The cockpit is typically Mini in the Mini Countryman, so it’s as extrovert as ever, with the same pleasing aesthetics and frustratingly poor ergonomics.
The dashboard is unique to the Countryman but it’s still dominated by the oversized speedo and the new, optional high-definition colour screen in its centre, while the same chrome switches adorn the upright console. Unfortunately, the unfathomable switchgear layout has made it into the Countryman, with controls for the windows, locking and air conditioning clustered together.
A rail, to which you can attach sliding accessories, divides the front seats and extends right through to the rear cabin if buyers opt to lose the standard bench and go for two single seats. It looks funky, but its usability is questionable. Our test car had a sunglasses case attached which felt flimsy and was too much of a focal point, given its function. Having more storage cubbies would be better.
What the Countryman does very well is provide a decent amount of passenger space. There’s plenty of head and elbow room for four adults, and the sliding, 60/40 split rear bench is comfortable even for taller passengers, although fitting three across the back would be a squeeze.
The boot, however, isn’t quite so in keeping with the active family lifestyle. While capacity with all the seats in place is 350 litres (the same as a Volkswagen Golf), or 450 litres with the rear seats slid forwards and legroom severely limited, the 1170 litres available with them folded is below par next to the Volkswagen Golf’s 1305 litres. There’s a big step in the boot floor with the seat backs down, too.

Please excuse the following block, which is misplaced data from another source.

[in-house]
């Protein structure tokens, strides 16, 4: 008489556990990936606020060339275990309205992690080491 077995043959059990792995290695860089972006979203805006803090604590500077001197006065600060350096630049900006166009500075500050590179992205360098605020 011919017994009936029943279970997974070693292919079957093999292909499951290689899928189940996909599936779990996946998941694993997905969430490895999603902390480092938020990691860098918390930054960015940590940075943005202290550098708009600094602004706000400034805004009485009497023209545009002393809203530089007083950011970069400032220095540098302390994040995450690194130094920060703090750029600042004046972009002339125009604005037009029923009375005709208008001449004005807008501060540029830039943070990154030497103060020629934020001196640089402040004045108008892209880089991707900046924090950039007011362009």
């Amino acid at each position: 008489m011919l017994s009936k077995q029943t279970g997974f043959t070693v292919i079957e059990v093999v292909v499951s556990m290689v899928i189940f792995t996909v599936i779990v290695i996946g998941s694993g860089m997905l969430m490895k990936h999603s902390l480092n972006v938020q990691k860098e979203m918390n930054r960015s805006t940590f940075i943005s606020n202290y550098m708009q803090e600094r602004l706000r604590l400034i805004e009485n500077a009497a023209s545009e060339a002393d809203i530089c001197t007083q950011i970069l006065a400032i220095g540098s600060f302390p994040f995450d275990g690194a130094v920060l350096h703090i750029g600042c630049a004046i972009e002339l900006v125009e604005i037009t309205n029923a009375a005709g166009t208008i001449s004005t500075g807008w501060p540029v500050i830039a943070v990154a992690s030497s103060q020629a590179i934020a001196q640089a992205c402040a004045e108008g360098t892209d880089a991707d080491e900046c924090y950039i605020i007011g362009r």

In truth, this won’t be a deal-breaker. The Mini’s interesting, comfortable cabin will be of far more significance.
As for the standard equipment, it is typical Mini, with most of the goodies left to the Pepper and Chili packs. However, alot of the standard equipment is defined by type of Countryman you buy. So opt for the One or One D and you'll find DAB tuner, Bluetooth and USB connectivity, rear parking sensors and air conditioning as standard, while the mid-range Cooper and Cooper D adds a part-leather interior, roof rails and LED fog lights.
The range-topping Cooper S and SD trimmed Countrymans gain dynamic stability control and traction control, sports steering wheel and a dedicated sport mode, while those pining for more power can have the JCW version which adds an aggressive bodykit, sports seats, velour floor mats and sports suspension. Those after a bit more exclusivity can opt for the Park Lane gains climate control, interior lighting package and chrome detailings.
The 2017 model will be available in Cooper and Cooper S forms, with the diesel variants, and ALL4 models intertwined within those trims, with a Countryman JCW version earmarked for after the Countryman is released.